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Jan. 17 (Bloomberg) -- Bill Gross is souring on Brazil.
After the country’s real-denominated debt plunged 13.6 percent last year, more than the 9 percent average decline for developing nations, Pacific Investment Management Co.’s chief investment officer said Jan. 15 that Brazil was no longer a preferred market. His $237 billion Total Return Fund cut Brazilian assets to 3.27 percent in December from 4.18 percent three months earlier, its most recent investment report showed.
Pimco is turning away from Latin America’s biggest economy more than a decade after the firm bought Brazilian bonds as they plunged before presidential elections in 2002, a bet that proved prescient and burnished the reputation of Chief Executive Officer Mohamed El-Erian. Gross’s comment, coming a year after he said the real was a better use of cash than buying junk bonds, shows how investors are losing confidence in President Dilma Rousseff as economic growth slows and Brazil lifts its interest rate above 10 percent to contain inflation.
“It emanates from bad economic policies of the current administration,” Peter Lannigan, a managing director at CRT Capital Group LLC in Stamford, Connecticut, said in a telephone interview. “Rates this high in that kind of growth environment -- it’s a challenging macro backdrop.”
Pimco still holds Brazilian debt but is not overweight on the country, Mark Porterfield, a spokesman for the firm, said in a response to questions. Brazil’s Finance Ministry didn’t respond to telephone and e-mailed requests seeking comment after market hours.
Pimco’s investments in Brazil backfired last year after the nation’s local-currency bonds posted their second annual loss since 2003. The country’s dollar-denominated notes lost 11.2 percent, the most since 1998, JPMorgan Chase & Co. index data show.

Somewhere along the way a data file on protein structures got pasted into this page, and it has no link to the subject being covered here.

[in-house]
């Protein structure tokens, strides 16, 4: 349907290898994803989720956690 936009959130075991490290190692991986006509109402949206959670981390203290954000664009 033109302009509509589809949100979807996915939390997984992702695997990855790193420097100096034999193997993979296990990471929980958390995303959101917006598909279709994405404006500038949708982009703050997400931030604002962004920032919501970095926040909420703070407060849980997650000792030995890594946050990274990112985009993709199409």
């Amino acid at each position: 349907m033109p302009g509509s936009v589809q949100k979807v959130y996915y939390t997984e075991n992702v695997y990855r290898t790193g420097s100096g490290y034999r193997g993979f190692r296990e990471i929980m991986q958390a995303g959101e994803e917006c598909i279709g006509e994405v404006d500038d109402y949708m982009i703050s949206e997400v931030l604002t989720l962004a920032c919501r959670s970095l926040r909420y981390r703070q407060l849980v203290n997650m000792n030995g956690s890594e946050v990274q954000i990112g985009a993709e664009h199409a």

The real, which is little changed this year, fell 13 percent against the dollar last year, while global speculative- grade bonds climbed 6.4 percent, based on index data compiled by Bank of America Corp. Gross, the 69-year-old co-founder of Pimco, touted the real over junk bonds in a Twitter message on Jan. 16, 2013.
“Modest exposure to Brazilian local interest rates as yields rose on inflation concerns” resulted in negative or neutral returns for the Total Return Fund in 2013, according to Pimco’s Dec. 31 quarterly investment report.
The fund has lost 1.57 percent in the past year, trailing 75 percent of like funds over the period.
Brazil’s central bank this week lifted its benchmark rate to 10.5 percent, marking the sixth straight half-percentage point increase as the country’s policy makers seek to contain inflation that’s forecast to accelerate to 6 percent in 2014. Last year’s rate increases were the most aggressive of any nation tracked by Bloomberg.
While the cost of living accelerates, Latin America’s largest economy will expand just 1.99 percent this year, a central bank survey of about 100 economists published this week showed, from an estimated 2.3 percent for 2013.
Brazil had the outlook on its BBB credit rating from Standard & Poor’s and Baa2 from Moody’s Investors Service cut last year as the bond raters cited a surge in state-bank lending and sluggish growth. Thirty-nine percent of analysts, investors and traders surveyed in a Nov. 21 Bloomberg Global poll said the country’s rating will probably or certainly be cut, versus 10 percent who said the nation will avoid a downgrade.